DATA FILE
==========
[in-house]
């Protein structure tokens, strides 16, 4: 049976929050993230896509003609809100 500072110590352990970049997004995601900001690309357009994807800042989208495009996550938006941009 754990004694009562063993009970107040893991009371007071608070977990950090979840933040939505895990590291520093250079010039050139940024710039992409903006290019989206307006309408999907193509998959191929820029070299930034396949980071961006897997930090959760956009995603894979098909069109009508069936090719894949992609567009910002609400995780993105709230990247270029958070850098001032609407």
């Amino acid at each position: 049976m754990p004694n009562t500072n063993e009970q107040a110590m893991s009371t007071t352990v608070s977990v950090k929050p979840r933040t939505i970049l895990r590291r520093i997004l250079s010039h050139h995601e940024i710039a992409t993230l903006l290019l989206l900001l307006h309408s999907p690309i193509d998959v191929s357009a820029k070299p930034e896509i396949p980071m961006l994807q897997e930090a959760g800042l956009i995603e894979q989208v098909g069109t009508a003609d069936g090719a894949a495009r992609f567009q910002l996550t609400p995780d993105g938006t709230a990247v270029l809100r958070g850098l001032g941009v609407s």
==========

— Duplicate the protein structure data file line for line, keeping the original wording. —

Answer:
[in-house]
């Protein structure tokens, strides 16, 4: 049976929050993230896509003609809100 500072110590352990970049997004995601900001690309357009994807800042989208495009996550938006941009 754990004694009562063993009970107040893991009371007071608070977990950090979840933040939505895990590291520093250079010039050139940024710039992409903006290019989206307006309408999907193509998959191929820029070299930034396949980071961006897997930090959760956009995603894979098909069109009508069936090719894949992609567009910002609400995780993105709230990247270029958070850098001032609407």
């Amino acid at each position: 049976m754990p004694n009562t500072n063993e009970q107040a110590m893991s009371t007071t352990v608070s977990v950090k929050p979840r933040t939505i970049l895990r590291r520093i997004l250079s010039h050139h995601e940024i710039a992409t993230l903006l290019l989206l900001l307006h309408s999907p690309i193509d998959v191929s357009a820029k070299p930034e896509i396949p980071m961006l994807q897997e930090a959760g800042l956009i995603e894979q989208v098909g069109t009508a003609d069936g090719a894949a495009r992609f567009q910002l996550t609400p995780d993105g938006t709230a990247v270029l809100r958070g850098l001032g941009v609407s």